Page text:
Wine Train highlights problems, opportunities of vino-tourism
I’m always fascinated by the tension that so often arises in wine country between those who promote tourism and locals who don’t want a bunch of strangers traipsing all over their neighborhoods — even if they come armed with credit cards to spend in the stores and restaurants.
A couple years ago, I recall, there was a big brouhaha up in Knights Valley, that tranquil stretch of the Mayacamas Mountains that separates Alexander Valley from Napa Valley. Kendall-Jackson had wanted to build some kind of visitor’s center. Local residents opposed it. They called me up to see if I’d write about it. I decided not to, but in essence, their complaint was “Look, we have a nice, quiet little piece of God’s country up here, and we don’t want tour buses and traffic jams screwing it up.” I never did find out what happened.
There’ve been similar eruptions of passion in wine country. Another longstanding complaint is that when a region decides to glamorize itself as wine country, the price of real estate soars (well, it used to, anyway, before the housing bubble burst), forcing locals to pull up stakes and move. That happened in the Santa Ynez Valley, where lots of winery employees, who can no longer afford to live there, have to reside in faraway places like Lompoc or Santa Maria. And I remember when Wente wanted to develop the Ruby Hills area of Livermore Valley. Some bad feelings about that one.
Back in the ‘90s, when the owners of the Napa Valley Wine Train wanted to activate it as a tourist draw, the citizens of Napa Valley reacted with fury. It was a real pitched battle. Eventually, of course, the Wine Train was allowed to run along a stretch of Highway 29, but not as far as St. Helena, which surely is the leading tourist destination in the central-north part of the valley. Some of the local shops in St. Helena wouldn’t have minded the train coming into town and discharging tourists eager to spend money in the fancy chochky shops, clothing stores and art galleries. But St. Helena’s general citizenry said, Hell, no.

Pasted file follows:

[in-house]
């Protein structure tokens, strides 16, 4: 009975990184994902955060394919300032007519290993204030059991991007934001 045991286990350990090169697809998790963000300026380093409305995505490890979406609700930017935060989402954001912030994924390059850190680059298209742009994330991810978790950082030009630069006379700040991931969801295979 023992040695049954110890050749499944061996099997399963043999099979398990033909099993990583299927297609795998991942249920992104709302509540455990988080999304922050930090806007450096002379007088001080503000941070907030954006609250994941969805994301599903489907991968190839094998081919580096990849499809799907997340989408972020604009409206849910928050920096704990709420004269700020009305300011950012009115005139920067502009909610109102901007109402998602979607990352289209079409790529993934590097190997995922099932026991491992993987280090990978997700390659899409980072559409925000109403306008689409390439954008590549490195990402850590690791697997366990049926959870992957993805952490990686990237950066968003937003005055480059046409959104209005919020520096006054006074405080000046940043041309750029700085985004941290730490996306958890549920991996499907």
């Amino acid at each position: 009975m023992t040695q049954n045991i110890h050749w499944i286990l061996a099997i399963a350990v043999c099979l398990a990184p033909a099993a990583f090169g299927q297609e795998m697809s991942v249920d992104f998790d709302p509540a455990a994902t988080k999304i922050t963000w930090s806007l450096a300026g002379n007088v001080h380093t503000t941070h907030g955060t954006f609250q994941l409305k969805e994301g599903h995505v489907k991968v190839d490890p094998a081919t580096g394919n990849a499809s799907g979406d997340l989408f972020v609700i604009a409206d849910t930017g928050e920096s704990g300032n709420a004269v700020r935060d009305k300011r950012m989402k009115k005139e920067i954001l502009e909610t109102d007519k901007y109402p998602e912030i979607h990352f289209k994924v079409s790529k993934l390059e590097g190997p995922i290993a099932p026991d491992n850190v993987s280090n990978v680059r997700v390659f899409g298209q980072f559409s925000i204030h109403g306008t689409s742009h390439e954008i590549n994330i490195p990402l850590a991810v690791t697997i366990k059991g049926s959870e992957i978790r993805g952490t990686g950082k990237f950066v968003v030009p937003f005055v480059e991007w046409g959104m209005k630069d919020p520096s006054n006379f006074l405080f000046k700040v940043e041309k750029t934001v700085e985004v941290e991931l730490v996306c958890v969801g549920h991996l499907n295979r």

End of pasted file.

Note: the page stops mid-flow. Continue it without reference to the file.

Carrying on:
That was before the Great Recession. Now, the St. Helena Star is reporting that “[T]here’s been a thaw in the cold war between the Napa Valley Wine Train and the city of St. Helena.” Seems the city council has agreed to a trial period in which the train would bring passengers into town at 11 a.m. and let them wander around and spend money for two hours.
The issue of “sustainable tourism” is of worldwide concern, from scuba diving in endangered barrier reefs to eco-tourists plundering through the ancient preserves of indigenous people. In the case of wine, or what has come to be called vino-tourism, the downside was aptly described in this essay about wine tourism in Mexico’s Baja peninsula. Rising real estate prices are bringing about “land wars with aggressive buyers trying to corrupt land transactions,” and hotel and resort owners and wealthy Americans looking for second homes “roaming the valley…bused in from Ensenada to ride ATVs and ORVs, drinking wine and roaming the formerly quiet and peaceful neighborhoods.” Nor is there enough water for all the newcomers.
I imagine this is the very sort of thing the people of St. Helena wish to avoid.